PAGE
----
6. The publication otherwise denied breaching the Code. It said it called the complainant on Sunday, the day before publication, and followed this up with an email but there was no response; this provided more than enough time for the complainant to provide one. It was therefore not misleading for the article to claim that the complainant did not want to respond.

7. The publication said that it was not misleading to refer to the incident in the bookshop as a "fracas". It provided a YouTube video of the incident, which showed the complainant with a group of individuals who had stormed the bookshop, chanting and directing slurs towards the owner. The publication noted that his involvement in the incident had led to the complainant's suspension from Ukip; in the circumstances, "fracas" was an accurate description of the events.

8. The publication said it was under no obligation to carry comments on their Facebook page or their website; the comment in question was debunking of their article and removing this comment did not breach the Editors' Code.

Relevant Code provisions

9. Clause 1 (Accuracy)

i) The Press must take care not to publish inaccurate, misleading or distorted information or images, including headlines not supported by the text.

ii) A significant inaccuracy, misleading statement or distortion must be corrected, promptly and with due prominence, and — where appropriate — an apology published. In cases involving IPSO, due prominence should be as required by the regulator.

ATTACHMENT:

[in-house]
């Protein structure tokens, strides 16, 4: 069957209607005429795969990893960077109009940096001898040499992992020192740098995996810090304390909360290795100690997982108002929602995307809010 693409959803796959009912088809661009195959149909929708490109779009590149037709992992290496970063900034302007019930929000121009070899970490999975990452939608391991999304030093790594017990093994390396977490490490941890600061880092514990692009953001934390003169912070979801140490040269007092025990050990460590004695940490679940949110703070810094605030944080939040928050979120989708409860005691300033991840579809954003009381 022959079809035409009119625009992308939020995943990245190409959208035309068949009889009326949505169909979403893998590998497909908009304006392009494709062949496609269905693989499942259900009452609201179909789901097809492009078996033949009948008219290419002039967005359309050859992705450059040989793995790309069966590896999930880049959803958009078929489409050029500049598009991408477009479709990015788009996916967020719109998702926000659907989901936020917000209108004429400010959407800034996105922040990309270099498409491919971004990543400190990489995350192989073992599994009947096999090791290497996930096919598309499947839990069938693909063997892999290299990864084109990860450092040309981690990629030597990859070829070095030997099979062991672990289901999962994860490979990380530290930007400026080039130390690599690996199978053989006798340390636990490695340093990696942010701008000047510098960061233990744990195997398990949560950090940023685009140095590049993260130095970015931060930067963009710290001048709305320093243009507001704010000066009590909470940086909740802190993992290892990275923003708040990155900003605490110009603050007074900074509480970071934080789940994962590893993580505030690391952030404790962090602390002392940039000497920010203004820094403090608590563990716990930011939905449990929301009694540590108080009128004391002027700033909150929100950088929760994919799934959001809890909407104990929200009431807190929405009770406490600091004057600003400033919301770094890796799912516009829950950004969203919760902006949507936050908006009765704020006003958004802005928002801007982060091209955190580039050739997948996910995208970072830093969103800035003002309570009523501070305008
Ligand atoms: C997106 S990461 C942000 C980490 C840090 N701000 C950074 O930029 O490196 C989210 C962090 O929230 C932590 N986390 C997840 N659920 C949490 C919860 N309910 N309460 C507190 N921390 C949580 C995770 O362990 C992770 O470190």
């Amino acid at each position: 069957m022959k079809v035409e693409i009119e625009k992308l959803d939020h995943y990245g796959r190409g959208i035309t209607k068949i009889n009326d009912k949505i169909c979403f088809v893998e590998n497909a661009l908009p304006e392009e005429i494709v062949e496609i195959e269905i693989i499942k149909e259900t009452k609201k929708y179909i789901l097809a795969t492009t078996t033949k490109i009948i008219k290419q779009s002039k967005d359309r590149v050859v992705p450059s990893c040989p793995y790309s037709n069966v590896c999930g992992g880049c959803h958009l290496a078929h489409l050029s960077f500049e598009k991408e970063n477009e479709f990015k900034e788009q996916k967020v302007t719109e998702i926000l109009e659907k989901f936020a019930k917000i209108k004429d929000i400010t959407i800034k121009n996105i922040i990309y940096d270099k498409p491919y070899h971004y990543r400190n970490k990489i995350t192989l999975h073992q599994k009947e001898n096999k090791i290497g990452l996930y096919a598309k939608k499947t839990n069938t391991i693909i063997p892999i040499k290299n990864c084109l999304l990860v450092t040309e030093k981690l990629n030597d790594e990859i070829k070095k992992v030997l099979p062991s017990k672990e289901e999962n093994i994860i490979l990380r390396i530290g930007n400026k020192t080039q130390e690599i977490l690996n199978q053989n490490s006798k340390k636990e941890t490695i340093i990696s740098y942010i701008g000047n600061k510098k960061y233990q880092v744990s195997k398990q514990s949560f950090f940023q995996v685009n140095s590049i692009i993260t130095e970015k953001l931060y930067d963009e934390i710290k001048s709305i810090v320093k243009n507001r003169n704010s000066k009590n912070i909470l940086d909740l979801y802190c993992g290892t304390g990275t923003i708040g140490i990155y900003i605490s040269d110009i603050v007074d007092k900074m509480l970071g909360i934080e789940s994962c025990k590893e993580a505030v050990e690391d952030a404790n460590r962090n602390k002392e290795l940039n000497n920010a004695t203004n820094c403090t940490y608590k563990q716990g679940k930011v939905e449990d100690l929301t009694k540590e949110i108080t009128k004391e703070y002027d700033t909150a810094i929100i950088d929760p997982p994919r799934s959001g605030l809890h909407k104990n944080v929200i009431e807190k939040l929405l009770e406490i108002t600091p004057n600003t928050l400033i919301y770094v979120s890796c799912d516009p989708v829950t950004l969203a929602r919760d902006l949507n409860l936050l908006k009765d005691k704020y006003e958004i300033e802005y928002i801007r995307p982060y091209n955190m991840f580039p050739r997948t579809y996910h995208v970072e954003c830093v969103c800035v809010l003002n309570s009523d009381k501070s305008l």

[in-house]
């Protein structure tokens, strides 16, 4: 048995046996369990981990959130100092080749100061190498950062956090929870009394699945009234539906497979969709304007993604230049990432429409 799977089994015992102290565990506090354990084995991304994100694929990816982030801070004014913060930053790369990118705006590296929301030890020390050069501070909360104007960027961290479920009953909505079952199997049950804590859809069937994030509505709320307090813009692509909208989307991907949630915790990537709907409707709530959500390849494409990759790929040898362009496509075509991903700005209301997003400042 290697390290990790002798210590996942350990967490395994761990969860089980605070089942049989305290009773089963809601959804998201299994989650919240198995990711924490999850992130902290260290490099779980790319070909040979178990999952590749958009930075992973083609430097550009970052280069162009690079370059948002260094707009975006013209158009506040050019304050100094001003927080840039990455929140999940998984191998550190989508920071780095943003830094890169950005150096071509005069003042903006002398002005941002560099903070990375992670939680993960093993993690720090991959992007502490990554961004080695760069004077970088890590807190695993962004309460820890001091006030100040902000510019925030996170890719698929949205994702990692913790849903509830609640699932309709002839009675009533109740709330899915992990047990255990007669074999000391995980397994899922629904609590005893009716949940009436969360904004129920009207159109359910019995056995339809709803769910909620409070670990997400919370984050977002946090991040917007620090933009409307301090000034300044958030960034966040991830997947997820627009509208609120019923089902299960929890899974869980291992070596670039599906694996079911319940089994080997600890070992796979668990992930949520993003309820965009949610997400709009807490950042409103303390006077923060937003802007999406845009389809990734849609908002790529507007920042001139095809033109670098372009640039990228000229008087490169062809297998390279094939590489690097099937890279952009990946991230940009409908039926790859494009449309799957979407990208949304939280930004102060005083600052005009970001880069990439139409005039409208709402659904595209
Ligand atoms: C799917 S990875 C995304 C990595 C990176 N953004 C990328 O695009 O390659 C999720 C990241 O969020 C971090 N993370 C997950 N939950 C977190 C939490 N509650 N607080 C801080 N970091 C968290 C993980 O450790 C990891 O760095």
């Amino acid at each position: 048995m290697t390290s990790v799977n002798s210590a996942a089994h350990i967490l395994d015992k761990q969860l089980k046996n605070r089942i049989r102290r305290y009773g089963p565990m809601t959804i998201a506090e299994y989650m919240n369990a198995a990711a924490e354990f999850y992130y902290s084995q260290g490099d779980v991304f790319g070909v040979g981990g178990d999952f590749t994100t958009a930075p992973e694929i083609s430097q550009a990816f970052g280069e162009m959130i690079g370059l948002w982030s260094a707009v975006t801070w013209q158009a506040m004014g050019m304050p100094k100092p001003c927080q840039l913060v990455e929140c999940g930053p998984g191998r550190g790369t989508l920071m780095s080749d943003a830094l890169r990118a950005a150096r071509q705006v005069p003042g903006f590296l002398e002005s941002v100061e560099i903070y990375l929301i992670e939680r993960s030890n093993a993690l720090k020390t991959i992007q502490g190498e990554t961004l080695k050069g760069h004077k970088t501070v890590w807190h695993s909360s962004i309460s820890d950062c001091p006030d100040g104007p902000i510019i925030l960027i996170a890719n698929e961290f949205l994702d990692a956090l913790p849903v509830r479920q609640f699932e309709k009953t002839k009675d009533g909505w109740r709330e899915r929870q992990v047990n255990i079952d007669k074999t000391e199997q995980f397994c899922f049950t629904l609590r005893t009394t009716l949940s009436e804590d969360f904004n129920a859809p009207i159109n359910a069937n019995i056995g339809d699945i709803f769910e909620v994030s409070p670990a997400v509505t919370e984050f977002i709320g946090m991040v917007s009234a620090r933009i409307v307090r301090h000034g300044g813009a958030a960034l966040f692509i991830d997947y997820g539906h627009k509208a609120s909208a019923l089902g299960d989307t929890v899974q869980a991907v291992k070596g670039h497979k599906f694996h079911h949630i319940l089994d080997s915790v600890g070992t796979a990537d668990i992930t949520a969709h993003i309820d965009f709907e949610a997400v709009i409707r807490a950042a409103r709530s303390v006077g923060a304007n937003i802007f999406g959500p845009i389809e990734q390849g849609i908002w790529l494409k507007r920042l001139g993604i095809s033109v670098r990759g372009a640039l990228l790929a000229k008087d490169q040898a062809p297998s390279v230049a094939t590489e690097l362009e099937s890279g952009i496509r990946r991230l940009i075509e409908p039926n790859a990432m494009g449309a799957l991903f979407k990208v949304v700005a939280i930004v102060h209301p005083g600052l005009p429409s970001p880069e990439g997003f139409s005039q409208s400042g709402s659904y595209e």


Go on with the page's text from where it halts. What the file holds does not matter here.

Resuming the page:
iii) A fair opportunity to reply to significant inaccuracies should be given, when reasonably called for.

iv) The Press, while free to editorialise and campaign, must distinguish clearly between comment, conjecture and fact.

Findings of the Committee

10. The article reported that the complainant had posted on Ukip Swindon's Facebook page while suspended by the party. The reporter misunderstood how comments worked on Facebook and did not check this prior to publication; this represented a failure to take care over the accuracy of the article in breach of Clause 1(i).This was a significant inaccuracy because it implied the complainant had contravened his suspension. The proposed correction made it clear that the complainant had not personally posted on the website, this had been offered with adequate promptness and prominence. This was sufficient to avoid a breach of Clause 1(ii).

11. It was not inaccurate to characterise the incident in the bookshop as a "fracas". The footage supplied by the publication made it clear that that there was a public disturbance; the complainant was at the scene and it was not in dispute that he had been suspended as a result of the incident. There was no breach of Clause 1 on this point.

12. The Code does not state that a right to reply must be provided or stipulate that a minimum of 24 hours must be allowed in the event that publications request comment. The publication had contacted the complainant but he did not respond; it was not significantly misleading to report that he did not want to comment; there was no breach of Clause 1 on this point.

13. The selection of user generated comments for publication does not fall within IPSO's remit. Therefore the complainant's concern that the publication had hidden or removed comments on Facebook fell outside IPSO's remit.

Conclusions

14. The complaint was upheld under Clause 1(i).

Remedial action required

15. The correction offered by the publication addressed the inaccurate claim in the article; this was offered with sufficient promptness and prominence and the proposed correction was adequate to meet the requirements of Clause 1(ii). This should now be published.

Date complaint received: 20/08/2018

Date decision issued: 20/12/2018